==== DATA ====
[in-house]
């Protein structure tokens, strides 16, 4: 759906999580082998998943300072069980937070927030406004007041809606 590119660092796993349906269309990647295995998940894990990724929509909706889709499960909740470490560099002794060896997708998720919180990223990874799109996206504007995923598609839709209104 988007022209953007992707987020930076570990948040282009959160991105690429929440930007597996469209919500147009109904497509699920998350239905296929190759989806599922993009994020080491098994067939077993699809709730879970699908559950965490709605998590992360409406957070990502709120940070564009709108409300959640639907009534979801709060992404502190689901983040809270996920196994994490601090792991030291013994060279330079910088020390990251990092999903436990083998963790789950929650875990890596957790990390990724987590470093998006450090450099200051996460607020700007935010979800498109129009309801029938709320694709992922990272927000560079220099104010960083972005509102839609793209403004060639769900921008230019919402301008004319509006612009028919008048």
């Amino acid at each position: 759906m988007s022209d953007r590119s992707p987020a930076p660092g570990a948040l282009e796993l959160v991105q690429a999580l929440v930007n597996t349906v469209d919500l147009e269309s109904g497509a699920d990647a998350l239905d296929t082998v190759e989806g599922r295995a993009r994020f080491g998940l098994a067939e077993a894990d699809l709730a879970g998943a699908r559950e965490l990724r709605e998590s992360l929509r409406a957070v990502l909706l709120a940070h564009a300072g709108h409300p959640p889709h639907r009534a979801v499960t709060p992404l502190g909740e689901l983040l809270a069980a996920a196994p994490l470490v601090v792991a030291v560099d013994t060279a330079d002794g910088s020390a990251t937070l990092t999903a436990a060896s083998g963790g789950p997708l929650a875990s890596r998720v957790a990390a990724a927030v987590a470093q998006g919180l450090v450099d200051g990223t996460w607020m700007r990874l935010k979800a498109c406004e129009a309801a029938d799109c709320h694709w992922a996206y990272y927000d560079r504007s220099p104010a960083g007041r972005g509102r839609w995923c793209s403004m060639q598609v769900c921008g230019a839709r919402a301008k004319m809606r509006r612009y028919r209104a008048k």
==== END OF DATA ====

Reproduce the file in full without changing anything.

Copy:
[in-house]
């Protein structure tokens, strides 16, 4: 759906999580082998998943300072069980937070927030406004007041809606 590119660092796993349906269309990647295995998940894990990724929509909706889709499960909740470490560099002794060896997708998720919180990223990874799109996206504007995923598609839709209104 988007022209953007992707987020930076570990948040282009959160991105690429929440930007597996469209919500147009109904497509699920998350239905296929190759989806599922993009994020080491098994067939077993699809709730879970699908559950965490709605998590992360409406957070990502709120940070564009709108409300959640639907009534979801709060992404502190689901983040809270996920196994994490601090792991030291013994060279330079910088020390990251990092999903436990083998963790789950929650875990890596957790990390990724987590470093998006450090450099200051996460607020700007935010979800498109129009309801029938709320694709992922990272927000560079220099104010960083972005509102839609793209403004060639769900921008230019919402301008004319509006612009028919008048």
């Amino acid at each position: 759906m988007s022209d953007r590119s992707p987020a930076p660092g570990a948040l282009e796993l959160v991105q690429a999580l929440v930007n597996t349906v469209d919500l147009e269309s109904g497509a699920d990647a998350l239905d296929t082998v190759e989806g599922r295995a993009r994020f080491g998940l098994a067939e077993a894990d699809l709730a879970g998943a699908r559950e965490l990724r709605e998590s992360l929509r409406a957070v990502l909706l709120a940070h564009a300072g709108h409300p959640p889709h639907r009534a979801v499960t709060p992404l502190g909740e689901l983040l809270a069980a996920a196994p994490l470490v601090v792991a030291v560099d013994t060279a330079d002794g910088s020390a990251t937070l990092t999903a436990a060896s083998g963790g789950p997708l929650a875990s890596r998720v957790a990390a990724a927030v987590a470093q998006g919180l450090v450099d200051g990223t996460w607020m700007r990874l935010k979800a498109c406004e129009a309801a029938d799109c709320h694709w992922a996206y990272y927000d560079r504007s220099p104010a960083g007041r972005g509102r839609w995923c793209s403004m060639q598609v769900c921008g230019a839709r919402a301008k004319m809606r509006r612009y028919r209104a008048k």